Six days after Peter had acknowledged Jesus as the Christ, the Son of the Living God, Jesus took with him Peter and James and his brother John and led them up a high mountain, by themselves. And he was transfigured before them, and his face shone like the sun, and his clothes became dazzling white. Suddenly there appeared to them Moses and Elijah, talking with him. Then Peter said to Jesus, "Lord, it is good for us to be here; if you wish, I will make three dwellings here, one for you, one for Moses, and one for Elijah." While he was still speaking, suddenly a bright cloud overshadowed them, and from the cloud a voice said, "This is my Son, the Beloved; with him I am well pleased; listen to him!" When the disciples heard this, they fell to the ground and were overcome by fear. But Jesus came and touched them, saying, "Get up and do not be afraid." And when they looked up, they saw no one except Jesus himself alone.

As they were coming down the mountain, Jesus ordered them, "Tell no one about the vision until after the Son of Man has been raised from the dead."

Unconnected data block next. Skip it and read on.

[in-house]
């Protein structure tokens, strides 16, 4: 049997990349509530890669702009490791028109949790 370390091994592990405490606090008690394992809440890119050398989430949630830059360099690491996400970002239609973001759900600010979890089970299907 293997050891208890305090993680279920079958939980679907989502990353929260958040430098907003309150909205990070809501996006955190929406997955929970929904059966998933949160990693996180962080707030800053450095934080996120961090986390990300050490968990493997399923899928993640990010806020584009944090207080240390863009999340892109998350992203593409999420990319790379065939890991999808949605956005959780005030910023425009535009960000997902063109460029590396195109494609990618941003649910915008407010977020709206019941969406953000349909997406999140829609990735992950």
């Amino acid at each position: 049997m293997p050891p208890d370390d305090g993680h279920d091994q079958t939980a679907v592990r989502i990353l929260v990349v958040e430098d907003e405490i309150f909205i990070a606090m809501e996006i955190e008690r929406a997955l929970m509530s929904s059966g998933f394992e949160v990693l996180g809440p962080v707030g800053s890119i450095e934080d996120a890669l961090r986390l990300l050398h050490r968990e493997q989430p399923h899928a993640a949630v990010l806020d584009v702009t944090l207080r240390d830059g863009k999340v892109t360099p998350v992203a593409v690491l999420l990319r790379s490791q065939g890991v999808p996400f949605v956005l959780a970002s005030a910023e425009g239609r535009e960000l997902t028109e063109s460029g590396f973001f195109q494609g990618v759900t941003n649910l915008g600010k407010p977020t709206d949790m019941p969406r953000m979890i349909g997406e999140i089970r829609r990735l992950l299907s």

The Moses story has made previous appearances in the Gospel of Matthew the most notable of which are the murder of the Holy Innocents, which is modeled on Pharaoh’s killing of the first born of Israel, and the reverse story of Jesus fleeing Israel for Egypt, and Moses’ fleeing Egypt because of Pharaoh’s wrath.  Jesus imparts wisdom from the Mount in the Sermon on the Mount, just as Moses imparts the Law from Sinai.  In this reading we not only see Jesus as transfigured, but also consulting Moses in the glory of the Transfiguration (along with Elijah as well.)  The location of this revelation on a mountain bespeaks other such revelations in the past.  Here, however, the story is told from the disciples’ point of view.  It is they who are “in the cloud” along with Jesus, and there is a repetition of the words of approval first heard at the baptism.  What Peter witnesses is the shekinah, the dwelling-with-us of God, and so on this basis wishes to continue the visitation with the construction of tents (usually built for the Feast of Tabernacles – the autumn harvest festival.)  And just as Moses was not only graced with fire and cloud, but also with “the words”, so the voice imparts a command to the witnesses, “listen to him.”